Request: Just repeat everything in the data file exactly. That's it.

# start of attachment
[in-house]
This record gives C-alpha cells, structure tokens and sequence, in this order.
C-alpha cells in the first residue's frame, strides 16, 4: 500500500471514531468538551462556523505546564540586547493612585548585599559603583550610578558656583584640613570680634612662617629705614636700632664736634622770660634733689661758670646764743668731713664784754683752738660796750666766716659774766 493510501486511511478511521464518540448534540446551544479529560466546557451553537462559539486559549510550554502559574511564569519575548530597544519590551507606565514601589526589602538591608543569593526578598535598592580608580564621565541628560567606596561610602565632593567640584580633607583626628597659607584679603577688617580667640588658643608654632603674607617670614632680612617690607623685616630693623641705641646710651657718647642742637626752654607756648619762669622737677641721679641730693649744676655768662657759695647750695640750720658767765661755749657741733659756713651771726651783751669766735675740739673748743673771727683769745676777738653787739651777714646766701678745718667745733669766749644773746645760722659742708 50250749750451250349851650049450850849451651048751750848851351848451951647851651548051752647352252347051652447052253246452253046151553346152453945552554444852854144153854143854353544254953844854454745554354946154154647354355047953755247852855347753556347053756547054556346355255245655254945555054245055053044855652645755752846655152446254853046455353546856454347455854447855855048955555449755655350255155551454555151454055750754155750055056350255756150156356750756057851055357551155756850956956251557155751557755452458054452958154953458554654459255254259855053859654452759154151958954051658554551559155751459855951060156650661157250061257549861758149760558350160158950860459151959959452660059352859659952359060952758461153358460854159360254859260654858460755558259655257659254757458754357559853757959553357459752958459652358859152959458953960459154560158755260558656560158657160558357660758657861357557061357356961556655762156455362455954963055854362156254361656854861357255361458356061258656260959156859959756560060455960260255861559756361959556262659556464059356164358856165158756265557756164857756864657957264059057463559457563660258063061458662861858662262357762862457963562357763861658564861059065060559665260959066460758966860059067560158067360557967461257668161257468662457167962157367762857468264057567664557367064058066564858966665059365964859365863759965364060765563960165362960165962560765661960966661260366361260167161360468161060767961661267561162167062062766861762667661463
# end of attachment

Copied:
[in-house]
This record gives C-alpha cells, structure tokens and sequence, in this order.
C-alpha cells in the first residue's frame, strides 16, 4: 500500500471514531468538551462556523505546564540586547493612585548585599559603583550610578558656583584640613570680634612662617629705614636700632664736634622770660634733689661758670646764743668731713664784754683752738660796750666766716659774766 493510501486511511478511521464518540448534540446551544479529560466546557451553537462559539486559549510550554502559574511564569519575548530597544519590551507606565514601589526589602538591608543569593526578598535598592580608580564621565541628560567606596561610602565632593567640584580633607583626628597659607584679603577688617580667640588658643608654632603674607617670614632680612617690607623685616630693623641705641646710651657718647642742637626752654607756648619762669622737677641721679641730693649744676655768662657759695647750695640750720658767765661755749657741733659756713651771726651783751669766735675740739673748743673771727683769745676777738653787739651777714646766701678745718667745733669766749644773746645760722659742708 50250749750451250349851650049450850849451651048751750848851351848451951647851651548051752647352252347051652447052253246452253046151553346152453945552554444852854144153854143854353544254953844854454745554354946154154647354355047953755247852855347753556347053756547054556346355255245655254945555054245055053044855652645755752846655152446254853046455353546856454347455854447855855048955555449755655350255155551454555151454055750754155750055056350255756150156356750756057851055357551155756850956956251557155751557755452458054452958154953458554654459255254259855053859654452759154151958954051658554551559155751459855951060156650661157250061257549861758149760558350160158950860459151959959452660059352859659952359060952758461153358460854159360254859260654858460755558259655257659254757458754357559853757959553357459752958459652358859152959458953960459154560158755260558656560158657160558357660758657861357557061357356961556655762156455362455954963055854362156254361656854861357255361458356061258656260959156859959756560060455960260255861559756361959556262659556464059356164358856165158756265557756164857756864657957264059057463559457563660258063061458662861858662262357762862457963562357763861658564861059065060559665260959066460758966860059067560158067360557967461257668161257468662457167962157367762857468264057567664557367064058066564858966665059365964859365863759965364060765563960165362960165962560765661960966661260366361260167161360468161060767961661267561162167062062766861762667661463